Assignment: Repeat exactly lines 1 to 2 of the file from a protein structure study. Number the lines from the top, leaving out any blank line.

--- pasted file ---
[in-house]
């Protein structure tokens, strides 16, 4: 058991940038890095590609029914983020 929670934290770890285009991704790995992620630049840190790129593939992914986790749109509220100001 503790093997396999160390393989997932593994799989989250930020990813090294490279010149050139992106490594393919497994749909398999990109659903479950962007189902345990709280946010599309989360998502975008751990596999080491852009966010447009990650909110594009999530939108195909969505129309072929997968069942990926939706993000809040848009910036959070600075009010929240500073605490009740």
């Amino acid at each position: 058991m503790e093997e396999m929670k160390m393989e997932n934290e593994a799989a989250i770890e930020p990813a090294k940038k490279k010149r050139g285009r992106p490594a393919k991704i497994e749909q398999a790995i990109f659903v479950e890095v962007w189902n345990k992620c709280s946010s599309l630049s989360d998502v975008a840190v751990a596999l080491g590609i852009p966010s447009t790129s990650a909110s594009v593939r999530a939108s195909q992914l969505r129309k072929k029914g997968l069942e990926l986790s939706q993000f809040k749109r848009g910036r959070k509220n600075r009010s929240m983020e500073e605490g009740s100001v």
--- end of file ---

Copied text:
[in-house]
């Protein structure tokens, strides 16, 4: 058991940038890095590609029914983020 929670934290770890285009991704790995992620630049840190790129593939992914986790749109509220100001 503790093997396999160390393989997932593994799989989250930020990813090294490279010149050139992106490594393919497994749909398999990109659903479950962007189902345990709280946010599309989360998502975008751990596999080491852009966010447009990650909110594009999530939108195909969505129309072929997968069942990926939706993000809040848009910036959070600075009010929240500073605490009740």